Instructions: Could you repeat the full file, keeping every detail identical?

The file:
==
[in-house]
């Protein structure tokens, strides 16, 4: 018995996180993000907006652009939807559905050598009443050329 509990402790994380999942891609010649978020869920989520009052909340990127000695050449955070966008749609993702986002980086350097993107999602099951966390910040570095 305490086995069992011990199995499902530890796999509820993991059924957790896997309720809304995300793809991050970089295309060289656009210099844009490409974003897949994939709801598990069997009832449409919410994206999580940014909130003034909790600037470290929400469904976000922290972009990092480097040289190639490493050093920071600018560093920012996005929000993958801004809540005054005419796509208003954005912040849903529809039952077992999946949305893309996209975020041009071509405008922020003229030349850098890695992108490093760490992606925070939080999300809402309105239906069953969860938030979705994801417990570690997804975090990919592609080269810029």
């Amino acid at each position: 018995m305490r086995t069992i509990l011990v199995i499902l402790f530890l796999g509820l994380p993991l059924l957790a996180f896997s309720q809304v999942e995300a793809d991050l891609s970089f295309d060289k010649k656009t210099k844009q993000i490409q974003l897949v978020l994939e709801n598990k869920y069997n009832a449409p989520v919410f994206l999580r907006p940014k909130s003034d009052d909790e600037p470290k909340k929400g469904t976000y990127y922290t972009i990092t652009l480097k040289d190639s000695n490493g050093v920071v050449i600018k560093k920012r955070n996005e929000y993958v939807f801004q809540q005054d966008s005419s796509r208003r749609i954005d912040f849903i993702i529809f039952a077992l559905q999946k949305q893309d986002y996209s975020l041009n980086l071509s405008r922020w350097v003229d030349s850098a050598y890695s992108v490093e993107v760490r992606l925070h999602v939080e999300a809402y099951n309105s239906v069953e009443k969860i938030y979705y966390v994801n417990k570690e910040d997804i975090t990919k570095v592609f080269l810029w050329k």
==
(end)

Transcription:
[in-house]
């Protein structure tokens, strides 16, 4: 018995996180993000907006652009939807559905050598009443050329 509990402790994380999942891609010649978020869920989520009052909340990127000695050449955070966008749609993702986002980086350097993107999602099951966390910040570095 305490086995069992011990199995499902530890796999509820993991059924957790896997309720809304995300793809991050970089295309060289656009210099844009490409974003897949994939709801598990069997009832449409919410994206999580940014909130003034909790600037470290929400469904976000922290972009990092480097040289190639490493050093920071600018560093920012996005929000993958801004809540005054005419796509208003954005912040849903529809039952077992999946949305893309996209975020041009071509405008922020003229030349850098890695992108490093760490992606925070939080999300809402309105239906069953969860938030979705994801417990570690997804975090990919592609080269810029």
């Amino acid at each position: 018995m305490r086995t069992i509990l011990v199995i499902l402790f530890l796999g509820l994380p993991l059924l957790a996180f896997s309720q809304v999942e995300a793809d991050l891609s970089f295309d060289k010649k656009t210099k844009q993000i490409q974003l897949v978020l994939e709801n598990k869920y069997n009832a449409p989520v919410f994206l999580r907006p940014k909130s003034d009052d909790e600037p470290k909340k929400g469904t976000y990127y922290t972009i990092t652009l480097k040289d190639s000695n490493g050093v920071v050449i600018k560093k920012r955070n996005e929000y993958v939807f801004q809540q005054d966008s005419s796509r208003r749609i954005d912040f849903i993702i529809f039952a077992l559905q999946k949305q893309d986002y996209s975020l041009n980086l071509s405008r922020w350097v003229d030349s850098a050598y890695s992108v490093e993107v760490r992606l925070h999602v939080e999300a809402y099951n309105s239906v069953e009443k969860i938030y979705y966390v994801n417990k570690e910040d997804i975090t990919k570095v592609f080269l810029w050329k």